When I first started running outside properly, I was a complete novice. I didn’t understand pacing, stretching, strength training…anything really. I just ran five miles three times a week.
It wasn’t until I did my first race (Reading half marathon last year) and joined a running club that I understood more and my love affair truly exploded. Ben, however, couldn’t understand it. Getting him to go for a walk at the weekend was hard enough (to be fair, it still is…). Exercise and Ben just weren’t a happy couple. He was great though in that he listened to me go on and on about how my runs went, my goals and annoyances.
Then suddenly he wanted to do my next race with me (Marwell 10k last year). I had worn him down finally! Well, I think it was more that he loved the buzz of watching me run a race and wanted in on the action. After a couple of injury bumps in the road, he got there and completed it in a very respectable time.
Now over a year later he’s part of the running club, doing every race he can, with two marathons under his (hydration) belt.
Long gone are the days when we would run together and I would leave him behind and have to loop back to ‘pick him up’ as he stopped to walk. I remember pacing him at parkrun to keep running at 8.15min/miles, which he struggled so much with. Today? That’s an easy pace for him! I couldn’t be more proud.
So today we’re both as crazy about running as each other, and there are good and bad things that come with this. I thought I’d do a light-hearted post on the highs and lows of a running couple:
High: You both ‘get it’. You don’t have to explain things. You both love it and don’t have to justify doing odd things – like getting up ridiculously early at the weekend or travelling miles for a race.
Low: Weekends can be consumed by running. Parkrun, recovery, pre-race prep, race, recovery. That’s a lot of time to be just focused on running. It’s great if your family can join and then you can hit two birds with one stone, but that’s not always the case.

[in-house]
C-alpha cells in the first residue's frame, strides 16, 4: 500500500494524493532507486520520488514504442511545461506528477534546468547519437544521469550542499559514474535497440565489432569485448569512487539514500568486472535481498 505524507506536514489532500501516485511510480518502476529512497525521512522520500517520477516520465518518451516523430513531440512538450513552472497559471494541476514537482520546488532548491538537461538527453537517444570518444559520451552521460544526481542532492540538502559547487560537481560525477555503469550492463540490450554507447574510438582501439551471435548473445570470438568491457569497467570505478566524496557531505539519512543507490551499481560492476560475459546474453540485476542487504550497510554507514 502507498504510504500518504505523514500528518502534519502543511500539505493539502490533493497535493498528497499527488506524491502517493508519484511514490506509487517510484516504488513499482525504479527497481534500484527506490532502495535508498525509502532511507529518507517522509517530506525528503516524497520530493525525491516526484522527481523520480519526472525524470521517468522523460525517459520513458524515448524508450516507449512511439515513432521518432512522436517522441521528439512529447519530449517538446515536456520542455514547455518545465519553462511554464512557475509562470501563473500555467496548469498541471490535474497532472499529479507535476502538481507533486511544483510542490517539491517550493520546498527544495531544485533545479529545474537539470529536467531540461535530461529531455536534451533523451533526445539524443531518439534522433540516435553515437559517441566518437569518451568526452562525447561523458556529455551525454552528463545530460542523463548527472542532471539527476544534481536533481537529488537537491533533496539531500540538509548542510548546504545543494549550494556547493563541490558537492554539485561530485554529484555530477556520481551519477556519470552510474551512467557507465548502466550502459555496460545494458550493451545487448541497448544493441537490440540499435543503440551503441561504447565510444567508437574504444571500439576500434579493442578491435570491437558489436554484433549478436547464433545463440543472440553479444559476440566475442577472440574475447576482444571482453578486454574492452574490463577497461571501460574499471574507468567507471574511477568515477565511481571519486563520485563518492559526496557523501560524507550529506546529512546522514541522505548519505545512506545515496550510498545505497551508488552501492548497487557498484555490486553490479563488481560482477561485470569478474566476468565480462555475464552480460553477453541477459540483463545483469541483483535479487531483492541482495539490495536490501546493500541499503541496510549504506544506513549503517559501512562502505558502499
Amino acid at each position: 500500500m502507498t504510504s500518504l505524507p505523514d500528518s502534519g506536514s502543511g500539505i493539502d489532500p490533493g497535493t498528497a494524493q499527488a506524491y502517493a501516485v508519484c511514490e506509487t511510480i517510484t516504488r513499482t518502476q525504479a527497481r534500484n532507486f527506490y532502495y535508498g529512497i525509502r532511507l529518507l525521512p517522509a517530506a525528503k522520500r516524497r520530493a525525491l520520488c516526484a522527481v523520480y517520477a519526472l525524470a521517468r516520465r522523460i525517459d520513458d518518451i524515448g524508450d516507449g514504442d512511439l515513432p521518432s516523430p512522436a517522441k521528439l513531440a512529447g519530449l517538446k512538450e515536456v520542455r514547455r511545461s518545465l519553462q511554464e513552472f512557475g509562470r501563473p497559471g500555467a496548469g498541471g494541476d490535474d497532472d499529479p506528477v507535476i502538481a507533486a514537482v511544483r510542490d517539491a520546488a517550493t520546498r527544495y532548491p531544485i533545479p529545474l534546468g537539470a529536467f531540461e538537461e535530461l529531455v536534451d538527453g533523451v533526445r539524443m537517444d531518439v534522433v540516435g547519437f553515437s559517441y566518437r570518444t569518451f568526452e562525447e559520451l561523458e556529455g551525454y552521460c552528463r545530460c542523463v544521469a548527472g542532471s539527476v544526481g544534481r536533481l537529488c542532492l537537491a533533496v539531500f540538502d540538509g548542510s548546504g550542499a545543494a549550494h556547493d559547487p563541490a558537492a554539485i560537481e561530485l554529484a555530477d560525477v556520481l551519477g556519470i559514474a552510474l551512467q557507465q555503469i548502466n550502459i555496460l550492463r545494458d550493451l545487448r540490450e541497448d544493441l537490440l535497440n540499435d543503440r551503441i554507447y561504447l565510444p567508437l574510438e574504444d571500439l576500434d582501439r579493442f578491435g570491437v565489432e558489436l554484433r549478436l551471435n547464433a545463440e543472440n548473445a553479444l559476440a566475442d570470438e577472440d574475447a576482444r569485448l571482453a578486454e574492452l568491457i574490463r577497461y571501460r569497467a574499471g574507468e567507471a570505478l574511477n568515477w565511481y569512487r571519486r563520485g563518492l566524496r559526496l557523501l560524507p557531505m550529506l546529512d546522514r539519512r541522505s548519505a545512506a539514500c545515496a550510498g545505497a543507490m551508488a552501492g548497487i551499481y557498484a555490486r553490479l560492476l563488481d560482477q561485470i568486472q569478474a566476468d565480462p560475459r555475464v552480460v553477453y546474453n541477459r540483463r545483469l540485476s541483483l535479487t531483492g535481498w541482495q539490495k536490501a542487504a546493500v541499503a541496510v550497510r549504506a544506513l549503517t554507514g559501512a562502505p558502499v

High: You’re both fit. Zombie attack? Pah! No problemo. Survival of the fittest my friends.
Low: Injuries. If one of you is injured and the other one isn’t, then it can be quite tough to watch them skip merrily out the door while you mournfully get the frozen veg out of the freezer. If both of you are injured? Jesus, stay away at all costs. The perpetuation of misery, despair, grumpiness and general ‘dark and shadiness’ is just unbearable for any external party.
High: You can share advice and knowledge. It could be what helped them in a race or a certain interval session that they ‘enjoyed’. This can be really helpful when you’re stuck for motivation or need some help.
Low: The pair of you are boring as hell to non-runners. Unsuspecting friends asking what you’ll get up to this weekend can trigger long responses about races, mileage, paces, niggles…Suddenly people stop inviting you over for dinner.
High: You gain like-minded friends that you can both go out with and have those supposedly boring conversations about running. They get it too! You can all be boring together.
Low: Washing. So much bloody washing.
High: Both of you wanting an early night when it’s race day the next day. There’s nothing worse than your other half not having to get up early when you have to go for a run/race 😉
Low: You get through a lot of food. Pre-race food and post-race cake extravaganzas.
What do you enjoy doing with your other half? Doesn’t have to bit fitness related.
Would you enjoy working out with your partner or friends?
How do you support your partner/friends